Adoptions Affected by COVID-19 in 2021
Adoptions Affected by COVID-19: Common Pandemic Problems Affecting Texas Families
The COVID pandemic forced many people to look at their lives and focus on what is most important. So many of us realized the importance of family, especially in times when we were not able to be with loved ones. 2020 was difficult for families, and it was particularly tough on foster children hoping to be adopted into forever families. Adoptions in Tarrant County were down in 2020, as reported by different adoption agencies. For a variety of reasons, the process of adoptions became a challenge during the pandemic. Also, many mothers decided to keep their newborns and be their loving parents. Meanwhile, in addition to adoptions affected by COVID-19, foster parents in many cases are concerned about the virus and are not taking in as many foster children who need stable homes.
As we move forward in 2021, getting vaccinated, and getting back into healthy routines, we hope that adoption prospects and success stories abound. With questions and concerns about adoptions, the Barrows Firm in Southlake is available to assist and offer referrals to great agencies like the Gladney Center in Fort Worth. Adopting a child into a forever family is a great way to share the love and make a difference.
People and Parents Looking to Adopt
There are many reasons people adopt a child. Some children are adopted when a birth mother selects an individual or couple to adopt and raise her child. In other cases, children are adopted from the foster system. The people who adopt children in Texas have stories they tell about why they chose to adopt children. Some are unable to have their children, others have children who have grown up and there is still room to add an adopted child to the family. In many cases, people first become foster parents and may later adopt their foster child.
COVID-19 Affected the Adoption Process
There is a process to become an adoptive parent. The meetings and time required to become a foster parent and to adopt a child require a serious commitment. And during the pandemic, the process changed. No longer able to have in-person meetings and connections, some people decided to wait until after COVID-19 to resume the adoption process. Many feel that Zoom meetings are useful but not the same as in-person meetings, and adoption is a serious and emotional life event for all involved. When the intimacy of the adoption process is interrupted, we can understand how adoptions affected by COVID-19 can be on hold.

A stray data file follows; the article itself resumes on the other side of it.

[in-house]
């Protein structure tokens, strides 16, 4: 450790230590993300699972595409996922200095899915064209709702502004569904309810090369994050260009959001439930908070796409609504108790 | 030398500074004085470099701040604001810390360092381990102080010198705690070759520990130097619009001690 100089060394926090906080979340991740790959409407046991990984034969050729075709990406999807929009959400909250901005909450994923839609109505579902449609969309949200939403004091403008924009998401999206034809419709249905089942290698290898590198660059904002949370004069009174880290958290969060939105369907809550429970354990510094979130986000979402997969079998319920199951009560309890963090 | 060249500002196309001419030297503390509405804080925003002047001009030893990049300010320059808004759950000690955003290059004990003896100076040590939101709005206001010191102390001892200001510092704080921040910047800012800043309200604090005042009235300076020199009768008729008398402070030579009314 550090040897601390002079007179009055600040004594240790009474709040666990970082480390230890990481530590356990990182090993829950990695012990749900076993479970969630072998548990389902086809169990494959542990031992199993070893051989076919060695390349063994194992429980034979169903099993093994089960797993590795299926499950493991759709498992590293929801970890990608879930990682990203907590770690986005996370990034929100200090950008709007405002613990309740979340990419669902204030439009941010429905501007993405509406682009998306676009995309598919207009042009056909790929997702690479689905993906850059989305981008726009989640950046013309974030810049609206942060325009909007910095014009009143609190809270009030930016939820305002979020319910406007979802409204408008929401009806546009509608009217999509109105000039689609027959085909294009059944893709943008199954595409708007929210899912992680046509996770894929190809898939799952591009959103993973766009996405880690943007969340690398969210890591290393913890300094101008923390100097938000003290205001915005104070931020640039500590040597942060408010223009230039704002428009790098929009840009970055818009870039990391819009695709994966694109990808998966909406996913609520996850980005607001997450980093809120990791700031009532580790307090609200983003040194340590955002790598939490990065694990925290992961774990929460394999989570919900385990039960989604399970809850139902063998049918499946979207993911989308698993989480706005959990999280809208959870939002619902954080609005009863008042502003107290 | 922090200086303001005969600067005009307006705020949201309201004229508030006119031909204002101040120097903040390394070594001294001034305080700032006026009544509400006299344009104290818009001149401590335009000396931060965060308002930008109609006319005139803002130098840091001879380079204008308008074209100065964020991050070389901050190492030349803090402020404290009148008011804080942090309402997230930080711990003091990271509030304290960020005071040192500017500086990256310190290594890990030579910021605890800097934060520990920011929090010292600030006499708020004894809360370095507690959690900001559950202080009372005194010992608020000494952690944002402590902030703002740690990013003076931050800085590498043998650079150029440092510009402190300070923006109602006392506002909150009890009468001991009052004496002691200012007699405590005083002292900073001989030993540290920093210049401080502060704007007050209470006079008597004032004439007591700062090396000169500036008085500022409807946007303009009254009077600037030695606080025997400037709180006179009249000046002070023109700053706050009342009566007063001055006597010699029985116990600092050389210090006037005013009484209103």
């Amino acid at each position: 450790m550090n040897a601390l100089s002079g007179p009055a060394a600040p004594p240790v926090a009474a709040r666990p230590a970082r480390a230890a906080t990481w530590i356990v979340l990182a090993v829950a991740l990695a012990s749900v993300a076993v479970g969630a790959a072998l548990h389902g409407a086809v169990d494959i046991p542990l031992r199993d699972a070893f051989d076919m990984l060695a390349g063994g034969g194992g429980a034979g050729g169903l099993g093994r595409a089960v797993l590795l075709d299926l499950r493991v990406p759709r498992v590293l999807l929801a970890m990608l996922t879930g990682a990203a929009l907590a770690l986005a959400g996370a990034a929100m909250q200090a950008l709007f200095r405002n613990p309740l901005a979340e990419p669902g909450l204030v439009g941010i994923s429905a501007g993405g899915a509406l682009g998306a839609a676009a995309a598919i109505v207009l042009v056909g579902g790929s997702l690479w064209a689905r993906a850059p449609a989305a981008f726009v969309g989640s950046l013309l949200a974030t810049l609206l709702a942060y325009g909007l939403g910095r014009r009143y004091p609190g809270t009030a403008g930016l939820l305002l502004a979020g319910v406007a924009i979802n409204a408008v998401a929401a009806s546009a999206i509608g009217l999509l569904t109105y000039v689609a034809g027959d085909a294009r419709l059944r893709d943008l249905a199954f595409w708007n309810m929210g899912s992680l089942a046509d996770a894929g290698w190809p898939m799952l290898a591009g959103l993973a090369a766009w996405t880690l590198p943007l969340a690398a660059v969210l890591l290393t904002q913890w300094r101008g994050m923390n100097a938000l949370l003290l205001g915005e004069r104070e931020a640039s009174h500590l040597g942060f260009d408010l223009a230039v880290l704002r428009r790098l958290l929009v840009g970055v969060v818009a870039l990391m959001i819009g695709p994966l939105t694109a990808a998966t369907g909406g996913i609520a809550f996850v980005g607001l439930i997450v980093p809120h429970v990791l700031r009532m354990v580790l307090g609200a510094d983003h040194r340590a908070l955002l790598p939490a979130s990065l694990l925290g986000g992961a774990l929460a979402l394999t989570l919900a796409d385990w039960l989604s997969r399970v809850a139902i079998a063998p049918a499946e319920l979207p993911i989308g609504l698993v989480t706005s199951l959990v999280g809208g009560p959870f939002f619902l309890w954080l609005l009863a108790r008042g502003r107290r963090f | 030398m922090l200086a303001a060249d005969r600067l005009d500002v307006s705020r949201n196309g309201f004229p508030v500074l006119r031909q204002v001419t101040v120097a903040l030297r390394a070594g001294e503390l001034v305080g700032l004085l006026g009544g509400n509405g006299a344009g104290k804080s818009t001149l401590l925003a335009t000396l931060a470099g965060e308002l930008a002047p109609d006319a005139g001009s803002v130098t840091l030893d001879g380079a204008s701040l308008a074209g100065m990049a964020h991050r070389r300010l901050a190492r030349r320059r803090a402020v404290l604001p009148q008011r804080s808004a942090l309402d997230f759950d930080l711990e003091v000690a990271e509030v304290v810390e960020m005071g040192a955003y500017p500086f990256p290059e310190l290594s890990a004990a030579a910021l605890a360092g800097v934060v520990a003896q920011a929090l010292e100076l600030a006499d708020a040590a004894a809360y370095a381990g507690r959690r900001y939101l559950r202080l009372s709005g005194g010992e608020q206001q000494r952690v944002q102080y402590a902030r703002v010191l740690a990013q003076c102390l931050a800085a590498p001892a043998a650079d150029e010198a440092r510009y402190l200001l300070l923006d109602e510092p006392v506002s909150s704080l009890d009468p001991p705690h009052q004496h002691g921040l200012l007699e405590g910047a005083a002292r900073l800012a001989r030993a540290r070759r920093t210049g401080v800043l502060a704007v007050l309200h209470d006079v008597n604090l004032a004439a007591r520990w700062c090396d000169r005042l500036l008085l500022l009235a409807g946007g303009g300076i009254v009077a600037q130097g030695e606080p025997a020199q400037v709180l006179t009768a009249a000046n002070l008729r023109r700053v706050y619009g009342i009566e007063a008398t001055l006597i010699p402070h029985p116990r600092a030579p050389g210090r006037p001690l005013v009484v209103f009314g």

Uncertainty is a significant factor in decision making and family planning. Consider how many people had no idea whether their jobs and small businesses would be there to support another child, let alone the current family. Hopefully, as vaccinations continue to become available, and as the science surrounding the pandemic helps us all fight to wipe it out, more people can feel comfortable resuming the adoption process affected by the pandemic.
Adoption Placement Agencies Reporting a Slower Year in 2020
For the many reasons COVID-19 affected the adoption process, many adoption agencies in Tarrant and Denton Counties reported fewer adoption placements in 2020. November is national adoption month and adoption and foster rates decreased. November was also the month of an election that caused all kinds of emotions and concerns as we all waited for the promise of vaccines.
A recent article by Very Well Family, COVID-19 Has Had Significant Effect on Foster and Adoption Rates, suggests that there are options for adoptions during the pandemic if people are open to a change in the regular adoption and fostering process. In-home visits, for example, can be delayed by pandemic restrictions and adoption agency policies. It is recommended that anyone interested in adopting contact local agencies with a virtual process and participating in foster-to-adopt plans.
Mothers Changing Their Mind and Deciding to Parent Their Child
Expecting mothers working from home and spending more time at home due to COVID-19 restrictions and safety precautions are changing their minds and keeping more babies to raise themselves. It is easy to imagine how busy we all were before the pandemic, and how so many expecting mothers felt like they did not have the time or resources to be a parent. The reality of isolation and loneliness might have caused several women to reconsider their priorities and being a mother became a new and exciting prospect.
It is easy to let priorities become unbalanced and it is easy to take things and people for granted. Not being able to see families face to face has been difficult for many people who have had lots of time to think about their priorities and what is truly most important in life.
COVID-19 Bed Shortages and Foster Placement Interruptions
Foster children removed from their homes are sleeping in shelters. They have nowhere to go. Shelters, churches, CPS offices and makeshift bedrooms are being used to house foster children who cannot otherwise be placed in foster homes. In many of these facilities, complaints surface about unsafe conditions and fighting among teens.
The number of foster homes decreased due to several conditions, including COVID-19. Also, investigations in the Texas foster care program over allegations of abuse impact placement capacities. Sadly, there are no homes for these children right now. However possible, hopefully, more loving people will become foster parents and help get these kids into safe homes.
Call the Barrows Firm for Referrals to Local Adoption Agencies, and for Assistance in Becoming a Foster or Adoptive Parent Even While Adoptions Are Affected by COVID-19